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Income vs. Achievement

For almost two years, Taylor has been working with her College Possible coach to prepare for college. As a current senior at Amundsen High School, she has maintained a GPA of 3.1, boosted her SAT score, received acceptances from colleges across the country and earned multiple scholarships.

But we know that regardless of her aptitude, determination and focus, the simple fact that Taylor comes from a low-income background can be a barrier to earning her college degree.

Research continues to highlight this issue. According to a 2017 report by the Pew Institute, only 32 percent of low-income students will graduate from college by the age of 24 versus 71 percent of their high-income peers. Additionally, a 2015 study by the Department of Education found that low-income, high-achieving students graduate college at the same rate as high-income, low-achieving students: 41 percent. This inequity is only exacerbated by the rising costs of tuition, which have increased 60 percent over the past decade.

These national statistics are sobering, but for Chicago Public School students, the numbers are staggering. In Illinois, the cost of a four-year college requires 103% of the annual income of a low-income family. Students from these backgrounds – without any other form of financial aid or assistance – would have to work more than 38 hours per week at minimum wage to earn enough to cover the net price of college, a work burden that research shows reduces students’ odds of graduating. (The Institute for College Access and Success, April 2017)

With costs an obvious barrier and potential burden, students like Taylor often struggle to find “good match” colleges, where they are most likely to be challenged and to succeed. Based on Barron’s rankings of competitiveness – the common standard for college selectivity – almost half of all Chicago Public School enrollees choose a school that is less demanding or less competitive, or they opt for a two-year college instead of a four-year college. This “under matching” leads Chicago students to enroll in schools with lower persistence and graduation rates, which can range from 21 percent for the least competitive to 84 percent for the most competitive. (2013 CPS College Enrollment Data; 2012 CPS College Persistence Data)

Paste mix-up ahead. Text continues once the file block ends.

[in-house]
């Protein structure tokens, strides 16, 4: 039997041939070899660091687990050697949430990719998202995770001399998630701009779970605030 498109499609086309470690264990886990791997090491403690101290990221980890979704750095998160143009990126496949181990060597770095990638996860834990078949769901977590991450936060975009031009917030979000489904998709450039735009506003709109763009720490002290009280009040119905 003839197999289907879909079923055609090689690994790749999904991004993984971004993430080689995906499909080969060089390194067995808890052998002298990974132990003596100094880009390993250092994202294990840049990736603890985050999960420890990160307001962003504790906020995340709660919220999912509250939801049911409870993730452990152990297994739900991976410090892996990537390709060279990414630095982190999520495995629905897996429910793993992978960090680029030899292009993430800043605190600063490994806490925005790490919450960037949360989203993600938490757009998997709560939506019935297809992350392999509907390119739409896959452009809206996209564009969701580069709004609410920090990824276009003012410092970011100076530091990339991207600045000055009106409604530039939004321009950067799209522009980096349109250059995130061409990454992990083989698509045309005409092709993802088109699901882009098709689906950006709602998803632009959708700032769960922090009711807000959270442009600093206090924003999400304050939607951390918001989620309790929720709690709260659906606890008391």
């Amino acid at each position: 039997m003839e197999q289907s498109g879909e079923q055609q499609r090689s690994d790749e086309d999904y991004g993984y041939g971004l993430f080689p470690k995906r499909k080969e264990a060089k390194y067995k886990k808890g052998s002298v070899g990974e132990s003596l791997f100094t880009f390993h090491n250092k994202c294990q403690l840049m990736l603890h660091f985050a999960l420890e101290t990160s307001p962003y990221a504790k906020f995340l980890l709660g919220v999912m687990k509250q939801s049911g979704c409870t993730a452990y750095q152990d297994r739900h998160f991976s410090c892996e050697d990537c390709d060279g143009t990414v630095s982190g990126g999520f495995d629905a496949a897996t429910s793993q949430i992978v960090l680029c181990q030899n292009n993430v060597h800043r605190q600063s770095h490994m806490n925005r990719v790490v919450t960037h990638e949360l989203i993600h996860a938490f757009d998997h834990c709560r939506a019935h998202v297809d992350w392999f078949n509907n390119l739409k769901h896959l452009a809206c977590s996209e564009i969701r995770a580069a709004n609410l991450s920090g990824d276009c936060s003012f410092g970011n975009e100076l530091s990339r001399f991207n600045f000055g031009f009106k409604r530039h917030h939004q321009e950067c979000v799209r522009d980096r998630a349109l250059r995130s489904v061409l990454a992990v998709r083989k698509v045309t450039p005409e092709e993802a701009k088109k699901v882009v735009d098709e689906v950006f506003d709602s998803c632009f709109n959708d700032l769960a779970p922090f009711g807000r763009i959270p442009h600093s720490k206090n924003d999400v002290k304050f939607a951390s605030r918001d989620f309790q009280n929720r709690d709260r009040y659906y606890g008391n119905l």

College Possible students learn the importance of selecting a college that most closely matches their skills, interests and abilities to ensure they have the greatest chance of graduating. They also learn how to research and access the greatest array of financial support they are eligible for, which is one reason students in our programs earn their college degrees at twice the rate of their peers from low-income backgrounds.

And as our Chief Program Officer, Traci Kirtley, noted in a recent article, we continue to find ways to minimize or even eliminate the affordability barrier: “…improving our financial literacy coaching for students; working intensively with college partners; getting involved in advocacy work around financial aid; and identifying additional financial resources for students. One key idea we are testing, in partnership with the nonprofit Better Future Forward, is the development of an alternative funding model for students called an ‘income share agreement,’ or ISA.”

As National College Decision Day approached, Taylor and her College Possible coach worked together to select the school that will set her up for a successful college career. She’s extremely excited to be part of the University of Illinois at Chicago’s Class of 2020. Taylor has and will continue to overcome many barriers in her journey to earn a college degree, but a lack of academic ability is certainly not one of them. College Possible will continue to work toward a day when students like Taylor are able to go as far as their talent, motivation and effort take them, regardless of their income.

  • Meet Destiny

    “My College Possible coaches haven’t just helped me increase my ACT score and apply to colleges; they’ve made me feel confident in myself.”

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  • Meet Jessica

    “Making it through college, a step that people think is impossible for students with backgrounds like mine, is the most amazing thing.”

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